Julia Karpovich is our Volunteer of the Year. This is a one-time award that is given to the volunteer who has contributed the greatest number of hours during the previous year and who has not previously received the award. Julia is awarded the Volunteer of the Year for her contribution of 477 hours of service to the library in 2012. Here is her story in her own words.
I was born and raised in St. Petersburg, Russia. I studied chemical engineering in institute. In 2000, my husband, son and I immigrated to the United States. I left behind many things I loved along with my relatives and friends and started a new life in a country on the opposite side of the globe. I had to get used to a new way of living, new customs and traditions, and learn another language. At that time I couldn’t even imagine how different my life would be in the future.
As soon as I came to the U.S., I realized that I could barely express myself, although I’d studied the English language for several years at school. I wasn’t enthusiastic about going to public places because I could not understand or be understood. When a friend of mine told me about the ESL program at AHML, I immediately decided to give it a try. That was the beginning of a wonderful journey of learning English. I began in 2002 with the Read to Learn Program. Upon graduating from that program, I worked my way through almost all of the computer programs in the ESL/Literacy Office and have been working with Linda Cesario as my tutor since February, 2004. I also successfully completed ESL classes at Harper College. I enjoyed the process of learning and expanding my knowledge in the ESL Office where, in its home-like atmosphere, all students are provided with great courses. It is very important and beneficial for us because we share similar goals to attain and the same beliefs that we can achieve them.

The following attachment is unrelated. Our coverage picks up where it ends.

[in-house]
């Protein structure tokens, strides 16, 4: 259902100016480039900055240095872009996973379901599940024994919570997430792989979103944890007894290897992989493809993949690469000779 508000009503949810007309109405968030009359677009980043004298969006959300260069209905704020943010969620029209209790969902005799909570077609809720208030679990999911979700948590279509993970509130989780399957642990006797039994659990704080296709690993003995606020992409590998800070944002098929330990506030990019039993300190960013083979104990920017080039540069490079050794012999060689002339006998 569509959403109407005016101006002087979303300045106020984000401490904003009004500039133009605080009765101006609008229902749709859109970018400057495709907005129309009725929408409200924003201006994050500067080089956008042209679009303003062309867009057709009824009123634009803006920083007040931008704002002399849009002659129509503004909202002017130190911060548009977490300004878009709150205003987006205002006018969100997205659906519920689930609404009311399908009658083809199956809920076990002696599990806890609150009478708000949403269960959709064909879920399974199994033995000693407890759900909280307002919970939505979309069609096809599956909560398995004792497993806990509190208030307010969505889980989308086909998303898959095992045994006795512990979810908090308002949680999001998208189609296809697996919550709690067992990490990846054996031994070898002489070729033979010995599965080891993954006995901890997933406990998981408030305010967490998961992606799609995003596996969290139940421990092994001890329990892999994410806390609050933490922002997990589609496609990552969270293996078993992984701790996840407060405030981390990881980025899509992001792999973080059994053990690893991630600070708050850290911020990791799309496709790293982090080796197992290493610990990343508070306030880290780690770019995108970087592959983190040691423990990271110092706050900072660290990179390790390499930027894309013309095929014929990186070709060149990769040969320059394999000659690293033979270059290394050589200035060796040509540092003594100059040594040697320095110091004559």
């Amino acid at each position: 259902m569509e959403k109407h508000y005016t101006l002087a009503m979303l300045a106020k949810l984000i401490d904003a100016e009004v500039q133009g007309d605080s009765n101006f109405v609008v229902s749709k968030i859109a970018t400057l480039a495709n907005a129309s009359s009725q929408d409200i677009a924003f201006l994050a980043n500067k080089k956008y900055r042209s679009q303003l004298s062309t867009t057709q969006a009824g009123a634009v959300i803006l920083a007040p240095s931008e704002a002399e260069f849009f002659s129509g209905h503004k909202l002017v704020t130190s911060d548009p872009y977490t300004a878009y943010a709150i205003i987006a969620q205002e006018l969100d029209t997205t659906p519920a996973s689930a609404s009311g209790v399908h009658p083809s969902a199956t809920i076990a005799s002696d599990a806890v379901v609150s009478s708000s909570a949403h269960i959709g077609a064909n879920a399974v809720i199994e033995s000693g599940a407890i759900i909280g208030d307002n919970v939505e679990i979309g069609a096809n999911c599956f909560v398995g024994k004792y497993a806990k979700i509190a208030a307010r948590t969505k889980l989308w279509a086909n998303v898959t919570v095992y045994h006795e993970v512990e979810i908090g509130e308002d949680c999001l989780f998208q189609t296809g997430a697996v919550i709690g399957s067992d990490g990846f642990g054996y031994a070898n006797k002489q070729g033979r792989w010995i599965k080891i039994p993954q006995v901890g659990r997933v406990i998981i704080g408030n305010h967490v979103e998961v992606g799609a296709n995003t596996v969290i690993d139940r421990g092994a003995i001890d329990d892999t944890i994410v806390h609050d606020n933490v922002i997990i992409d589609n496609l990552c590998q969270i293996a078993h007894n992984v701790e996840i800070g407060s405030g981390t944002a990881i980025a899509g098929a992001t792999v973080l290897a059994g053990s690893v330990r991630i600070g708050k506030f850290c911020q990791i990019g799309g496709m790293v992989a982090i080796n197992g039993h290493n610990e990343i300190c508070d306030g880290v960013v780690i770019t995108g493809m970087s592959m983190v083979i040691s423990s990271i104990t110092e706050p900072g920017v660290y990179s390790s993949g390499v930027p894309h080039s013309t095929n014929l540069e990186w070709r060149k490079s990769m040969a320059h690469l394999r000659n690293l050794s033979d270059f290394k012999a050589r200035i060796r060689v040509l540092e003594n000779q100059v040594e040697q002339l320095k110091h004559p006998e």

In June of 2009 I became a volunteer in the ESL/ Literacy Office. As a volunteer, I help keep the ESL Office in order, take care of the copying needs of the many tutors and group programs, and keep the circulating ESL collection organized and attractive. In early 2012, I became a leader of a bi-lingual English/ Russian group. In this program, which is offered to Russian native speakers with low-intermediate English skills, I help students with everyday language skills. We read articles from local newspapers and practice real life situations such as shopping, making a doctor’s appointment, or ordering food in restaurants. Recently, along with the other ESL bilingual volunteers, I’ve been trained to lead a book discussion in my native language. I’m very excited about this new program extended to non-native English speakers in our community.
This story could go on and on as does my boundless appreciation to AHML for all it has done to improve the quality of my life in this country.